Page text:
We’re currently working on The AdMogul and last week, we had finished enough of the game so that we could play it from start to end. We still need to dot the i’s and cross the t’s – but the major gameplay was working. So, this Saturday, we invited some of our friends to put the game through its paces and see how it was doing – usability wise.
Getting a good sample segment for a facebook game is relatively easier compared to testing out some niche or enterprise software as everyone today has played some or the other facebook game and know what to expect. We had a good mix of people to test the game out with in the age range of 16 to 27 years with 6 men and 2 women.
This is our first ever facebook game and having no prior game design experience we did not know what to expect.
So on a rainy Saturday morning, with warm donuts, hot Startbucks coffee and packets of Pure Magic biscuits, we started our usability testing.
As soon as we got started, the design issues started to become apparent. We ourselves would have never imagined people getting stuck or confused with some of the aspects that they were — because the game is so close to us — but just by hearing and observing people try out the game within five minutes, it was so obvious to what was simple to do and what wasn’t.
We had prepared two sheets to fill.
One sheet had the twelve odd tasks written that the users had to perform. The tasks were generic and could be performed in more than one ways. We did not suggest how the task was to be performed — just what needed to be done. This allowed us to see which paths were easier to take.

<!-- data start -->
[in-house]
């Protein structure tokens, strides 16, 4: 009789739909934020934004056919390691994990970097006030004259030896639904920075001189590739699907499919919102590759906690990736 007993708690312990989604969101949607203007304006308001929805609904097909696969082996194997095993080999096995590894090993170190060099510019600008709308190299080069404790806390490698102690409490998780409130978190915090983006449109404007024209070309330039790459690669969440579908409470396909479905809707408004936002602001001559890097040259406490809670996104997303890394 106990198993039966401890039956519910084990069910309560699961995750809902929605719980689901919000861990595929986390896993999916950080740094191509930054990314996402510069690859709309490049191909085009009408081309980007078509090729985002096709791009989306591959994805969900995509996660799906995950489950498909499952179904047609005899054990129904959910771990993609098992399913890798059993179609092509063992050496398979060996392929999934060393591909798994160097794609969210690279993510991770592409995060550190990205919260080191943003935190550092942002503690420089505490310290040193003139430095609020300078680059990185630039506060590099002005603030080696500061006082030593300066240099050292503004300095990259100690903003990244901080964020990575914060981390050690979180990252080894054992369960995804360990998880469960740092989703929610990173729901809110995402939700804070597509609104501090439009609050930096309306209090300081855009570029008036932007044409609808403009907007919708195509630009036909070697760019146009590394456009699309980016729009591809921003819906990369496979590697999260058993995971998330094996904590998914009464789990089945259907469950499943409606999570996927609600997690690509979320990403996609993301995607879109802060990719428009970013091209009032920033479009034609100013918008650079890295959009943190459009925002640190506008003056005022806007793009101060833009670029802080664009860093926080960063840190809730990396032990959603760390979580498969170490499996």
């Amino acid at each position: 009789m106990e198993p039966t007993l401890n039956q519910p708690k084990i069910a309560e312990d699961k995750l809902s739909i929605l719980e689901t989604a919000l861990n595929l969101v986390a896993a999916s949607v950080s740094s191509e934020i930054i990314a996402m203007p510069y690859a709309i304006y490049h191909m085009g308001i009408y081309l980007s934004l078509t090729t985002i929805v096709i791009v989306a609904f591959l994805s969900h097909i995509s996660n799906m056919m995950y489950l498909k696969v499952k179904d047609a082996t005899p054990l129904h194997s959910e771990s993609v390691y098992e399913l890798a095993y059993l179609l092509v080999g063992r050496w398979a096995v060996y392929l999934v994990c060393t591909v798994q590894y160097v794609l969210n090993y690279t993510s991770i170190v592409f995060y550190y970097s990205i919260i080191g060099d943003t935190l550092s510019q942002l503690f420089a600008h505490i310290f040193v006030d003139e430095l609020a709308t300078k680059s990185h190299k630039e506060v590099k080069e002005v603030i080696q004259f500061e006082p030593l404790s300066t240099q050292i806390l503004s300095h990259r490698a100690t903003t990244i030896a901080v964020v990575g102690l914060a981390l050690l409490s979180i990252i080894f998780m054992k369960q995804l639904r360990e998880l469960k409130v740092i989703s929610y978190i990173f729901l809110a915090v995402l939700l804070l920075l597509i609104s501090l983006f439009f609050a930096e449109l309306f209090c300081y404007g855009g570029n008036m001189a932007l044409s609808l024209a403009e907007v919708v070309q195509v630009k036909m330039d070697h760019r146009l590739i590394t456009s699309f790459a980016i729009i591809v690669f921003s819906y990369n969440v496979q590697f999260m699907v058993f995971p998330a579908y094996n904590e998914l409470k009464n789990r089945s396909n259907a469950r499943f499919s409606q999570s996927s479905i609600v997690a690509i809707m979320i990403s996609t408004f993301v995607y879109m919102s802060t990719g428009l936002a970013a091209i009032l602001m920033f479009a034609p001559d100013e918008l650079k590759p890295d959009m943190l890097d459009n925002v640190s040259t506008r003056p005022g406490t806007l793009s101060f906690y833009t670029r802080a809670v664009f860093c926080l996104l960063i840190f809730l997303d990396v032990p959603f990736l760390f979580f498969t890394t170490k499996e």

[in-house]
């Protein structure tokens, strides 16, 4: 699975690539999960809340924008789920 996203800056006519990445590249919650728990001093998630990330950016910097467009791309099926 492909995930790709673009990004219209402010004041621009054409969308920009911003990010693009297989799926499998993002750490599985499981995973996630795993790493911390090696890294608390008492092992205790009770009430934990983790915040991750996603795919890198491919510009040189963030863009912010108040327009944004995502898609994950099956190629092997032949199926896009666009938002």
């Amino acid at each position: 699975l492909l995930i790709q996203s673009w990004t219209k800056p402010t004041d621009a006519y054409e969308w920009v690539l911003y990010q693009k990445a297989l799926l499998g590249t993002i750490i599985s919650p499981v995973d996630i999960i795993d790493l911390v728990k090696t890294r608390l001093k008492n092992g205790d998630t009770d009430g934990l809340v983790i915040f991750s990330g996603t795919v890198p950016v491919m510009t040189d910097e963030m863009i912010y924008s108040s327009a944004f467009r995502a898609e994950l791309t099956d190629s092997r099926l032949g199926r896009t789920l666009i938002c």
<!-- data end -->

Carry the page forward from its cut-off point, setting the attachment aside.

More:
The other sheet had a questionnaire which the observer filled in while observing the user.
We did not ask many questions and let the users go through the application themselves. The two questions that we did ask on each page / popup were:
- What is the first thing that strikes you when you see this page?
- What are all the things that you think you can achieve on this particular page?
The things that we noted down were:
- How the user went about completing a particular task
- How they navigated across a particular page.
Some important lessons that we learnt were:
- Each and every piece of consumer facing software should undergo usability testing.
It is completely foolish to assume that your design will completely ring a bell with your target audience.
- Eight people – though good, was a tad too large for what we were testing. Four people should have been just right.
- After four people, the bad design symptoms just reoccur. I would say that 90% – 92% of the flaws can be exposed by testing it with four people. After that, the flaws increment very slowly (maybe 0.5% for every user after four).
- A concise, task based approach works really well if there are multiple screens and the concept is different.
Every game has its own mechanics and ours was no different. So instead of asking people to just play the game, it was helpful to give some definite tasks and see if they could achieve them easily.
- A test cycle should last anywhere between 25 to 45 minutes. After that, users will lose focus and interest.
- It is very important to make your users feel at ease and be able to think out loud. This will significantly helps the note taking process.
In hindsight, we realised that it is best to do this as early as possible. Probably once the screens are done, some click-thrus can be put together and checked. Another round can be performed with later — once the application is ready — with different people.
Luckily in our case, most of the changes that we will be incorporating are superficial – so there are no major issues as such.
However, it could have easily gone the other way.
The AdMogul launches officially on 4th of August. If you would like to try out the game before others, sign up for a beta invite here: http://theadmogul.com